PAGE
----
Ashley Madison Hack: 10,000 Gov’t Officials’ Email Addresses on Leaked Ashley Madison List
Stolen data from the Ashley Madison infidelity dating site includes approximately 10,000 email addresses belonging to government officials or workers with .gov addresses. The Daily Beast reviewed the files and found accounts linked to the email addresses of members of the National Security Agency (NSA) and the Department of Justice (DOJ), as well as numerous officials from the Australian and British governments. The Daily Beast, however, cannot verify the authenticity of all the accounts yet.
The data dump included 36 million email addresses for 33 million accounts, along with user names, first and last names, the last four digits of credit cards, personal IP addresses, street addresses, and phone numbers for a large number of them. In total, the hackers released 10GB of compressed data—a staggeringly large amount.
On Tuesday night, Ashley Madison’s chief technology officer, Raja Bhatia, gave an interview to tech blogger Brian Krebs claiming there’s no evidence that the data dump is the real deal—a murky stance the company has been trying to sell since the hack was revealed last month. But The Daily Beast managed to make contact with six of the names on the list who confirmed their identities.
The leak not only included user data but also internal company documents pertaining to Ashley Madison and its parent company Avid Life Media, including Ashley Madison execs’ PayPal accounts, corporate passwords, company memos, loan agreements, a list of banks (with corresponding account numbers), office seating charts, and an internal document titled “areas of concern—customer data” that outlined how ALM was worried about “data leak/theft issues” and “system integrity,” such as a “web app remote code exploit in our codebase resulting in a man-in-the-middle attack where a hacker gains access to our customer’s billing/credit card information.”
The breadth of the internal files, along with the confirmed identities of several of the names included in the hacked data released online, strongly suggests that the data is legitimate, and that a hacking collective that calls itself the Impact Team has indeed carried out a full-scale hack on Ashley Madison the likes of which we haven’t seen since last year’s Sony hack.
While ALM and Ashley Madison have been tight-lipped about the suspected source of the breach, ALM chief executive Noel Biderman told Krebs last month that he suspected it was the work of a current or former employee.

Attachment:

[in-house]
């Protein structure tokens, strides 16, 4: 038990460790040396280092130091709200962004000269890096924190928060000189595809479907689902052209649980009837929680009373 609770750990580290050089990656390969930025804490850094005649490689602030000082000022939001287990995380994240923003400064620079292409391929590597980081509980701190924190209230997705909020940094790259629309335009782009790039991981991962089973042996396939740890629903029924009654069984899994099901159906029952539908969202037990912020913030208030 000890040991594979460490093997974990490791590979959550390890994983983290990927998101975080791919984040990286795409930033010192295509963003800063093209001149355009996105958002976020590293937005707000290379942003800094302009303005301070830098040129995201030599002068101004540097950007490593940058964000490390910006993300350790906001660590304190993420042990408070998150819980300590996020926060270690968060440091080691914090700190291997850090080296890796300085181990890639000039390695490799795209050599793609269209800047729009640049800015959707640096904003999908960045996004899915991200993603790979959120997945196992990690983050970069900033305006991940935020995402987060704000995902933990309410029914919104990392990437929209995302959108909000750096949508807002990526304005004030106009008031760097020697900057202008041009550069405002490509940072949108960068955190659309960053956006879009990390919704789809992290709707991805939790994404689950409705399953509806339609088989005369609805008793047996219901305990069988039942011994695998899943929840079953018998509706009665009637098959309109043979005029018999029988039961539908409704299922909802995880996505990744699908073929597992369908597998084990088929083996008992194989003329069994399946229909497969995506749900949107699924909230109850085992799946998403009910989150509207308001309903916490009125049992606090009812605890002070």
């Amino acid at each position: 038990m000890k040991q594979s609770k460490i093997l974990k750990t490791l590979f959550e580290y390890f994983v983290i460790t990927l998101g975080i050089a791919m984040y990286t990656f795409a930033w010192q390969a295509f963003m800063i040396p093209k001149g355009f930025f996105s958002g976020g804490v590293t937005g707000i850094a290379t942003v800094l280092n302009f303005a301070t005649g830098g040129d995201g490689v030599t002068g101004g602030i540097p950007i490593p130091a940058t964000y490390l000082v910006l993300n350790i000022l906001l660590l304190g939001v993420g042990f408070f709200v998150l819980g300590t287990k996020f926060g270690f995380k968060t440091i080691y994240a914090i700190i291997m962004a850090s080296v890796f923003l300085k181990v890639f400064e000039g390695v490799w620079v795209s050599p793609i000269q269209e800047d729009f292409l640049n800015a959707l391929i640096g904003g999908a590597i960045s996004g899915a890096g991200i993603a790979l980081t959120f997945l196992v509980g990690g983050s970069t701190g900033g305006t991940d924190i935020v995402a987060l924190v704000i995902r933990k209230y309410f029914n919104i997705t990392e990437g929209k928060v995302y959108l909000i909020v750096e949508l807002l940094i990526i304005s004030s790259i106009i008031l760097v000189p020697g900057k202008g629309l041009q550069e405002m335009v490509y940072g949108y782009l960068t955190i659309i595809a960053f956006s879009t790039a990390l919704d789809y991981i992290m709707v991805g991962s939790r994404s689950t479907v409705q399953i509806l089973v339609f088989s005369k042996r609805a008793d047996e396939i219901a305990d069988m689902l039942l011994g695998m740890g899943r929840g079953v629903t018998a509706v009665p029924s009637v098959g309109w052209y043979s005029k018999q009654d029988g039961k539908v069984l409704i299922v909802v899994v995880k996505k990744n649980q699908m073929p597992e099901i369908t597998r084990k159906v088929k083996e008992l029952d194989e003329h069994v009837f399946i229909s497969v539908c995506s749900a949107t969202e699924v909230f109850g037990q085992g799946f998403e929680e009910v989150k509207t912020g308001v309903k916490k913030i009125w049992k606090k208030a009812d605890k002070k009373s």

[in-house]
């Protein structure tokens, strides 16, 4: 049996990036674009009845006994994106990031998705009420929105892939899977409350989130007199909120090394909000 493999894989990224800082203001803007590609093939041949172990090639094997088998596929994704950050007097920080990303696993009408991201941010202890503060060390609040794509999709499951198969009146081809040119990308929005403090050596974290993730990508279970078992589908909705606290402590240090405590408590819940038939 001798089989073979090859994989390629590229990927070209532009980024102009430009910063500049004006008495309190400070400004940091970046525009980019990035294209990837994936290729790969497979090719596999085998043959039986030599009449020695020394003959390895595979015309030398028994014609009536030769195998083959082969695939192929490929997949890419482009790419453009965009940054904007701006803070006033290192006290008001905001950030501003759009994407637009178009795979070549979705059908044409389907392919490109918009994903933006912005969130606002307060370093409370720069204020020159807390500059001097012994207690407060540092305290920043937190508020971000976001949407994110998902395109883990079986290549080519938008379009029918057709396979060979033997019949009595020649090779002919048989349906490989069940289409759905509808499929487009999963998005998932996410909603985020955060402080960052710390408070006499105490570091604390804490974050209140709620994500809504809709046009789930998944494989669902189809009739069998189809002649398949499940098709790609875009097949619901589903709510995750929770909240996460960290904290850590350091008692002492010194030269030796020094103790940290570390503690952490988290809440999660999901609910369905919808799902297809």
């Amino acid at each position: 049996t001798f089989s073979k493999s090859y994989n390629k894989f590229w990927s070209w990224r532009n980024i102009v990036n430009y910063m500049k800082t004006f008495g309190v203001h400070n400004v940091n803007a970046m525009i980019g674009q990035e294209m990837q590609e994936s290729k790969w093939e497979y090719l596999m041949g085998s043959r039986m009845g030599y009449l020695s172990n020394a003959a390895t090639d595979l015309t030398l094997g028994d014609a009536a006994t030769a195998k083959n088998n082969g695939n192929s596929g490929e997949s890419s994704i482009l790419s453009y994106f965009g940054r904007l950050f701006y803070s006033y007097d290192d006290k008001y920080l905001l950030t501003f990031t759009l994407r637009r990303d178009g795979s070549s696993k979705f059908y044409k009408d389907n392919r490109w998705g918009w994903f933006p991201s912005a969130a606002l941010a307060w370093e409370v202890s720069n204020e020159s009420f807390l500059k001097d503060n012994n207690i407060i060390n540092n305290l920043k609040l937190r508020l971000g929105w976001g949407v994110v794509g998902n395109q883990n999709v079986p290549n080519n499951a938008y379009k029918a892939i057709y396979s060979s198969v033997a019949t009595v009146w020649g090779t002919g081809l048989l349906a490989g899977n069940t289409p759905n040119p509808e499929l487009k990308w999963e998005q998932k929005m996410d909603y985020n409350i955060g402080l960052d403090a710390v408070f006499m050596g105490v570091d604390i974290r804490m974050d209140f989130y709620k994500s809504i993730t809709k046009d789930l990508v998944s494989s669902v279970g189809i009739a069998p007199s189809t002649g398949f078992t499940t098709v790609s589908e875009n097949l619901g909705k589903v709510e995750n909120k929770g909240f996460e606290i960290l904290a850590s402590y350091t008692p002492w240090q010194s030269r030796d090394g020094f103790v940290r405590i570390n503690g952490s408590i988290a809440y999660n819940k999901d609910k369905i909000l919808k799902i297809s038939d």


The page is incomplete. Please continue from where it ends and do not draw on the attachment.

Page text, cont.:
“We’re on the doorstep of [confirming] who we believe is the culprit, and unfortunately that may have triggered this mass publication,” Biderman told Krebs. “I’ve got their profile right in front of me, all their work credentials. It was definitely a person here that was not an employee but certainly had touched our technical services.”
Back on July 15, tech blogger Brian Krebs revealed that a hacking collective calling itself Impact Team had “completely compromised” adultery website AshleyMadison.com’s user databases, financial records, and more. According to Impact Team, one of the reasons they targeted Ashley Madison is because of its “full delete” feature—where, for the price of $20, the site said it would completely wipe all of the user’s data. The hackers claimed that this function, which allegedly netted Ashley Madison’s parent company ALM $1.7 million in revenue in 2014, was “a complete lie,” and that user data remained on their database.
Well, it looks like the hackers have been proven correct. On Tuesday evening, Impact Team released all of the hacked Ashley Madison data online, along with a message:
“Avid Life Media has failed to take down Ashley Madison and Established Men. We have explained the fraud, deceit, and stupidity of ALM and their members. Now everyone gets to see their data. Find someone you know in here? Keep in mind the site is a scam with thousands of fake female profiles. See ashley madison fake profile lawsuit; 90-95% of actual users are male. Chances are your man signed up on the world's biggest affair site, but never had one. He just tried to. If that distinction matters. Find yourself in here? It was ALM that failed you and lied to you. Prosecute them and claim damages. Then move on with your life. Learn your lesson and make amends. Embarrassing now, but you’ll get over it.”
In the meantime, there are still millions of names and corresponding email addresses to sift through, including “many rich and powerful people,” according to Impact Team. Stay tuned.